Auto-RP relies on a router designated as RP mapping agent. Potential RP’s announce themselves to the mapping agent, and it resolves any conflicts. The mapping agent then sends out the multicast group-RP mapping information to the other routers.

The RP mapping agent listens to the announced packets from the RPs, then sends RP-to-group mappings in a discovery message that is sent to These discovery messages are used by the remaining routers for their RP-to-group map. You can use one RP that also serves as the mapping agent, or you can configure multiple RPs and multiple mapping agents for redundancy purposes.

If you want to know more about the theory behind multicast routing check out the “Routing TCP/IP Volume II book written by Jeff Doyle and Jennifer DeHAven Carroll. Or check out this link:

Let’s start configuring. To configure the RP on R3 use the commands as in the below configuration:

interface Loopback0
ip address
ip pim sparse-mode
ip pim send-rp-announce Loopback0 scope 15

And configure the Mapping-Agent on router R4. RP and MA can be configured on the same router, but for the sake of the example I configure them on different routers.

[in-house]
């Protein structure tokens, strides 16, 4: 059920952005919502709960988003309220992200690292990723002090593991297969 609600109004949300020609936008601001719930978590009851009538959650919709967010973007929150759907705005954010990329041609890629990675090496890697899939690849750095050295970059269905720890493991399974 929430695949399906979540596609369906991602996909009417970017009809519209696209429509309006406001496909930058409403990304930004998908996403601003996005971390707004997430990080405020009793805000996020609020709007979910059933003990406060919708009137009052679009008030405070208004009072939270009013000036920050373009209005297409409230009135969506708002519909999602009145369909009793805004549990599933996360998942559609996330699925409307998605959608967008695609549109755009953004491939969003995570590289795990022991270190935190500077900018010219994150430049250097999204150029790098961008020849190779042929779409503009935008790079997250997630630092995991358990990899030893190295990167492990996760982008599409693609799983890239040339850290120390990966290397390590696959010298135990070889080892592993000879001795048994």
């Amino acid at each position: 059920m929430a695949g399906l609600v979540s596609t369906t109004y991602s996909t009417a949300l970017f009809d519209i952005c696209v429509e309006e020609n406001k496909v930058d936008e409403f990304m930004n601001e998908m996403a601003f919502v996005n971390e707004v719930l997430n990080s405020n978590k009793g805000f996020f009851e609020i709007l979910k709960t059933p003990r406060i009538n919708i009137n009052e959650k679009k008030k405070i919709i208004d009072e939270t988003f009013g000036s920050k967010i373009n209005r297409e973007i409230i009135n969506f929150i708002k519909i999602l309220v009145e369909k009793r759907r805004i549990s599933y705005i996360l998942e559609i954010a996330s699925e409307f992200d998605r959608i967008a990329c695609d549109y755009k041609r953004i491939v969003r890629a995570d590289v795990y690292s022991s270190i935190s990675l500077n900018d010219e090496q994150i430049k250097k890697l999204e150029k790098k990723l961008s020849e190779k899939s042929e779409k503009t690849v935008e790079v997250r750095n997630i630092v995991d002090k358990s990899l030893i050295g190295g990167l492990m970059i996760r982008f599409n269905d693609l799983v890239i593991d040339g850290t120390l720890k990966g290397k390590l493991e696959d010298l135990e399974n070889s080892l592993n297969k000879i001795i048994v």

interface Loopback0
ip address
ip pim sparse-mode
ip pim send-rp-discovery Loopback0 scope 15

Basically this is all there is to make PIM-SM, RP and MA to function. To check if everthing works as expected, use the following commands:

Show ip pim rp mapping
pim rp map
As can be seen in the above picture the groups are connected to the RP on router R3 and the RP is chosen via Aur0-RP

To check if there is multicast connectivity check the multicast routing table:

Show ip mroute
sh ip mrou

Now were up to the next part, how to stream a videofile over the multicast network to a multicast receiver.

In my example I used 3 virtual machines with windows 7 installed, I use VMware workstation for it. To stream the videofile I installed VLC on C1. See below the configuration I used to stream the file
VLC sets the TTL default to 1. I the topology used, this won’t work because there are at least 4 hops between sender and receiver. I set the TTL to 12. Check this with a wireshark trace like in the picture below
Because I set the multicast (group)address to on C1, check on router R1 if the correct multicast group is “created” with the “show ip igmp groups” command.
sh ip igmp grou


Now configure the client, as shown in the picture below


And there we go! We are looking to an udp multicast videostream. To make C3 work, follow the same steps.

This is a faitly simple example of the of PIM-SM and multicast, but nevertheless it gives a perfect view of the multicast capabilities!

If you run into any trouble, there are some handy multicast troubleshooting tools like mtrace and mstat.

Mtrace is the multicast equivalent of traceroute

The mstat command gives you an overview of the multicast path in ascii style. It shows drops, duplicates, TTL’s and delays between the nodes in the paths.



*Source of this information is